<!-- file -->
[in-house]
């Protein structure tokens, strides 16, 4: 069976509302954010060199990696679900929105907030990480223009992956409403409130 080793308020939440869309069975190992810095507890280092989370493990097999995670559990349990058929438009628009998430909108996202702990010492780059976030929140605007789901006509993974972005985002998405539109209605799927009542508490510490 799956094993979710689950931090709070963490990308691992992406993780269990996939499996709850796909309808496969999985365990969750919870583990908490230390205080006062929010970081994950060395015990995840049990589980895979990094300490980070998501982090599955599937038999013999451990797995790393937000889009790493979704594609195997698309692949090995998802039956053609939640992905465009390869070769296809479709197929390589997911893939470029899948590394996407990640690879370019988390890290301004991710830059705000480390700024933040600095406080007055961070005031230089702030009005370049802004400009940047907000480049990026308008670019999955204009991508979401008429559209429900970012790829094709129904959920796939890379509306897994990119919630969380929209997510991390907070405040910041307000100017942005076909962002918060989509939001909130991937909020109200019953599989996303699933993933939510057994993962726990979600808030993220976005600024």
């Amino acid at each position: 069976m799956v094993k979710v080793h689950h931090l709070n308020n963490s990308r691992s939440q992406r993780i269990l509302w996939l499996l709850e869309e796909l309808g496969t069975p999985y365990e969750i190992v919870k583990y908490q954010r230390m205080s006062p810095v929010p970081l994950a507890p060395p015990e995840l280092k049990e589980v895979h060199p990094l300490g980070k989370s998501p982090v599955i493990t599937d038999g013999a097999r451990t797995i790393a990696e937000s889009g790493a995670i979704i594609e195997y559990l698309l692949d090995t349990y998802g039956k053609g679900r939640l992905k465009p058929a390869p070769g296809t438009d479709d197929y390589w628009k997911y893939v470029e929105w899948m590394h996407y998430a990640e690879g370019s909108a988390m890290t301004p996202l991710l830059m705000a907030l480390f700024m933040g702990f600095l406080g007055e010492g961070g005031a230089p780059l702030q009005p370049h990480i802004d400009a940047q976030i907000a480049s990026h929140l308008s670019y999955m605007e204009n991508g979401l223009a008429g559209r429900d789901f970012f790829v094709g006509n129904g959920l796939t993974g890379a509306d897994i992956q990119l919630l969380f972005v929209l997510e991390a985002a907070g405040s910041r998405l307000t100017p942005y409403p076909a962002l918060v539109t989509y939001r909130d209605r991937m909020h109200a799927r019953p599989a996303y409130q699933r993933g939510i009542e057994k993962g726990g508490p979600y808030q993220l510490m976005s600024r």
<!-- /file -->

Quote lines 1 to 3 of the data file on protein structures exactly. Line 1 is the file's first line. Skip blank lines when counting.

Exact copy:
[in-house]
């Protein structure tokens, strides 16, 4: 069976509302954010060199990696679900929105907030990480223009992956409403409130 080793308020939440869309069975190992810095507890280092989370493990097999995670559990349990058929438009628009998430909108996202702990010492780059976030929140605007789901006509993974972005985002998405539109209605799927009542508490510490 799956094993979710689950931090709070963490990308691992992406993780269990996939499996709850796909309808496969999985365990969750919870583990908490230390205080006062929010970081994950060395015990995840049990589980895979990094300490980070998501982090599955599937038999013999451990797995790393937000889009790493979704594609195997698309692949090995998802039956053609939640992905465009390869070769296809479709197929390589997911893939470029899948590394996407990640690879370019988390890290301004991710830059705000480390700024933040600095406080007055961070005031230089702030009005370049802004400009940047907000480049990026308008670019999955204009991508979401008429559209429900970012790829094709129904959920796939890379509306897994990119919630969380929209997510991390907070405040910041307000100017942005076909962002918060989509939001909130991937909020109200019953599989996303699933993933939510057994993962726990979600808030993220976005600024």
């Amino acid at each position: 069976m799956v094993k979710v080793h689950h931090l709070n308020n963490s990308r691992s939440q992406r993780i269990l509302w996939l499996l709850e869309e796909l309808g496969t069975p999985y365990e969750i190992v919870k583990y908490q954010r230390m205080s006062p810095v929010p970081l994950a507890p060395p015990e995840l280092k049990e589980v895979h060199p990094l300490g980070k989370s998501p982090v599955i493990t599937d038999g013999a097999r451990t797995i790393a990696e937000s889009g790493a995670i979704i594609e195997y559990l698309l692949d090995t349990y998802g039956k053609g679900r939640l992905k465009p058929a390869p070769g296809t438009d479709d197929y390589w628009k997911y893939v470029e929105w899948m590394h996407y998430a990640e690879g370019s909108a988390m890290t301004p996202l991710l830059m705000a907030l480390f700024m933040g702990f600095l406080g007055e010492g961070g005031a230089p780059l702030q009005p370049h990480i802004d400009a940047q976030i907000a480049s990026h929140l308008s670019y999955m605007e204009n991508g979401l223009a008429g559209r429900d789901f970012f790829v094709g006509n129904g959920l796939t993974g890379a509306d897994i992956q990119l919630l969380f972005v929209l997510e991390a985002a907070g405040s910041r998405l307000t100017p942005y409403p076909a962002l918060v539109t989509y939001r909130d209605r991937m909020h109200a799927r019953p599989a996303y409130q699933r993933g939510i009542e057994k993962g726990g508490p979600y808030q993220l510490m976005s600024r």